It is a fearsome thing to be dealt with by the heart of the Lord.
One recent weekend (I reserve weekends for guilt-free R&R), the Lord swung a punch to my psyche.
I profess no practical knowledge of the publishing industry. All I know is what I have read in books, online posts, and magazines. I do have experiential knowledge with blogging — my first weblog (an older, shortened term for web log) in the 90s was called My Hearthstone. My prodigal blog title returns home.
When I was writing my weblog – back before social media became popular – I was just proud that I was writing posts using HTML 3.2. I shared my views, one referring to Elton John song lyrics, another on Y2K. Technorati, a precursor to likes and follower counts, displayed popularity results for the world of weblogs.
Enter Twitter in 2006, the year I bought Twitter for Dummies and drove in.
Twitter, and a few others, paved the way for the interstate highway system of social media, bypassing American’s Main Street of weblogs. All the action entered the highway of social media, and our blogs became homing places. Our websites, our hearths, had been bypassed by social media companies that circumlocuted our blog posts with algorithms and AI. Wisdom congealed into building platforms first then writing books afterward.
A few weeks ago, the Lord, acting as a traffic cop, stopped me with the dastardly deed of AI and algorithms. In my human wisdom, I had gone looking for other writers to follow instead of working on my writing projects. I was looking for conversations, as limited as they are on social media, with other writers for some semblance of a give-and-take encouraging environment.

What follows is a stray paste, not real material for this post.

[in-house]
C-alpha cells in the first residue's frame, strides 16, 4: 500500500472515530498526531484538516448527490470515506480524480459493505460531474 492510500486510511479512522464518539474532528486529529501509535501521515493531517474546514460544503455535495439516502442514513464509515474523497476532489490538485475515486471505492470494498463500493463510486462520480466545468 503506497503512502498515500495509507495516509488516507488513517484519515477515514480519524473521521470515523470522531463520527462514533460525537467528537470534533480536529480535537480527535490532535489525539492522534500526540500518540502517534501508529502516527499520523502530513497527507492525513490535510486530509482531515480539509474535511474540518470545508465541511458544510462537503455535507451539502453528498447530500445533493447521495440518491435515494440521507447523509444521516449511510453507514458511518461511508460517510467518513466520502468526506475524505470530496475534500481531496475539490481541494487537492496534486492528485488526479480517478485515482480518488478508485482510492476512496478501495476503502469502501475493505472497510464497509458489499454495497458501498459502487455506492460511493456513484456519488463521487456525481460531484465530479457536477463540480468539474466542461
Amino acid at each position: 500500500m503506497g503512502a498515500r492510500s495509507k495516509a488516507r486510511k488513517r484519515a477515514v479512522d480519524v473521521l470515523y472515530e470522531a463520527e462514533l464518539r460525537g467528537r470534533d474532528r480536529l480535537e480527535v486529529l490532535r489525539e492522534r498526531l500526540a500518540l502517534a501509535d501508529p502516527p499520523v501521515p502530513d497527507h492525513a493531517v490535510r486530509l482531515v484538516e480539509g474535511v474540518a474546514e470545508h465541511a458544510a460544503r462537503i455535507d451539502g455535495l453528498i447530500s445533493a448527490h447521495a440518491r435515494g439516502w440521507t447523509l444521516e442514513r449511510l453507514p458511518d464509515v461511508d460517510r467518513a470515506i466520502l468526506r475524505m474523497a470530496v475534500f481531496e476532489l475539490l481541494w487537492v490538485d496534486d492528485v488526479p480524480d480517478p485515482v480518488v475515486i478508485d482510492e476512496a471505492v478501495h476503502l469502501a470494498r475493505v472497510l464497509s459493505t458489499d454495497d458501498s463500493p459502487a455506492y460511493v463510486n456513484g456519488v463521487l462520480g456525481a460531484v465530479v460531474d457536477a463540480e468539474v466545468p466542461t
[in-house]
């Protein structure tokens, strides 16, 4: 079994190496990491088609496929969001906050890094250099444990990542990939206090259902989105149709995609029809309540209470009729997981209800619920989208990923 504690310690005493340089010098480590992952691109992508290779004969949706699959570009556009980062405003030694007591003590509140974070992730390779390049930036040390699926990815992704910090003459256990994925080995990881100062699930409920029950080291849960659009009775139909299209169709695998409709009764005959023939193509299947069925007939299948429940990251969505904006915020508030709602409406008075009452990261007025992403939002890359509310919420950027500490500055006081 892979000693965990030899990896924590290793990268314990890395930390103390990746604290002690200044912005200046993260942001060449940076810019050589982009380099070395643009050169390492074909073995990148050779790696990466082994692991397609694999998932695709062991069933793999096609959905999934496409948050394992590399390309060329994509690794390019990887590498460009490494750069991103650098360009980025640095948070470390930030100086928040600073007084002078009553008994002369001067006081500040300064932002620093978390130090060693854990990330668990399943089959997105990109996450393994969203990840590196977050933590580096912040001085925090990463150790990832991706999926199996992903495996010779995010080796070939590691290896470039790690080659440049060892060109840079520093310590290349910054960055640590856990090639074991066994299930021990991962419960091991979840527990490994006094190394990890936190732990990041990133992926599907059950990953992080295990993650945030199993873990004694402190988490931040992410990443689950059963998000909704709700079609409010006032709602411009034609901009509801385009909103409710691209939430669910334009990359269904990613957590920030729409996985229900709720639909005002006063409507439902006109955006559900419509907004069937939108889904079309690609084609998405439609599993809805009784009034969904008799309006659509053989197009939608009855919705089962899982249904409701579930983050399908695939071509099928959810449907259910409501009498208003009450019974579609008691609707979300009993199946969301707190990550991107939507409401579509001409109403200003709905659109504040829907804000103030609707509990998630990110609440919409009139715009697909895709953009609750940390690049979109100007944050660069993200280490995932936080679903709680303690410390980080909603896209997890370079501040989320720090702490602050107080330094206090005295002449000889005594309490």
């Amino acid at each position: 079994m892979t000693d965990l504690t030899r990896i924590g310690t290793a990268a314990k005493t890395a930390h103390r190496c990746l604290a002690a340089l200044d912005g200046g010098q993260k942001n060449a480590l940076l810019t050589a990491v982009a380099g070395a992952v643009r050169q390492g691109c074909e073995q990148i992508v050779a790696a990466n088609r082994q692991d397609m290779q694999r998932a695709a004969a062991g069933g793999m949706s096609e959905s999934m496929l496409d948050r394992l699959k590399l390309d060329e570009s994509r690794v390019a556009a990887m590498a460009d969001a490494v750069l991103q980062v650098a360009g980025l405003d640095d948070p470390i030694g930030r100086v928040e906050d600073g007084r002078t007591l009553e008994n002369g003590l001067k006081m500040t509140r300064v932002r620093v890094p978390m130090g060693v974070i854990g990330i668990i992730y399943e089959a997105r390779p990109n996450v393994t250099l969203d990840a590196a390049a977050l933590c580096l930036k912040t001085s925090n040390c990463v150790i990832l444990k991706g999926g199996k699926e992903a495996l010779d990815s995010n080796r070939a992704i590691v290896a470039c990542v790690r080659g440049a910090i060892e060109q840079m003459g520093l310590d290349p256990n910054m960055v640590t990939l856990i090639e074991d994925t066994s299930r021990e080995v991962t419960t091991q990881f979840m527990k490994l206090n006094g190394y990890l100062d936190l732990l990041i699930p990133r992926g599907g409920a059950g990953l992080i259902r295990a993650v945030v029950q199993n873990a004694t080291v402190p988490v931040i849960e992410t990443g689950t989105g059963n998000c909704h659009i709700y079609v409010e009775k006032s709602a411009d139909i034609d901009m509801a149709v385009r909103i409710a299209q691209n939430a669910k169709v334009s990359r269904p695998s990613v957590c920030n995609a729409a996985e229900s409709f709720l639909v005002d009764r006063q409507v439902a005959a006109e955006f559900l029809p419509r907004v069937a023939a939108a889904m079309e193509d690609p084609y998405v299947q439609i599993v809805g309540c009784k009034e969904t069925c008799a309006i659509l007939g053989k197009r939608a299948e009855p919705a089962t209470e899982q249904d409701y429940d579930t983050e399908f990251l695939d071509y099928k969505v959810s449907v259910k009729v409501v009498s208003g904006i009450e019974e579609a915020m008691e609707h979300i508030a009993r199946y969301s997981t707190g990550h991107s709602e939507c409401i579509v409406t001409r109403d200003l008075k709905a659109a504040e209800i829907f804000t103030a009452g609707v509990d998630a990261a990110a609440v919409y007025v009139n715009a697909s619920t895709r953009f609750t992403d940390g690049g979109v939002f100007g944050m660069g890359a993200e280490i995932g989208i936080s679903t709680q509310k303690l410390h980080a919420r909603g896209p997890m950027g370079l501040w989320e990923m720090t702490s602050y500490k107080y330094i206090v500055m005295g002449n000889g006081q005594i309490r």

This behavior was outside the AI algorithms that Instagram had decided for me. I was locked out of my account immediately for suspicious activity and asked for a cell phone number to receive an SMS message containing a code to reenter. Which I don’t have.
Now mind you, I had 11 followers, mainly family and a few others who were interacting with me through my posts and comments. But they meant something to me. I had read and underlined a book about blogging on Instagram using captions. I shed a few tears.
He had been dealing with me for months to write first and demote social media platforms to a second-place priority. Telling me that my local isolation is a blessing in disguise so that I can concentrate on my writing. As Eudora Welty wrote in One Writer’s Beginnings, “My temperament and my instinct had told me alike that the author, who writes at his own emergency, remains and needs to remain at his private remove. I wished to be, not effaced, but invisible….”
Another lesson I believe the Lord wanted me to learn was to write steadily on a schedule and as Isak Dinesen said, “Write a little every day, without hope, without despair.”
But beyond the pain of losing what I was trying to build on a small level (for many followers would swamp me) was the pain of knowing I was not writing the way the Lord meant for me to write – a long Psalms 119 type poem and venturing to write longer, thoughtful blog posts. And I abandoned the joy of writing itself.
Writing is my God-ordained baptism. A dying to self in front of a blank page. I never would have thought the desire of my heart would be used this way.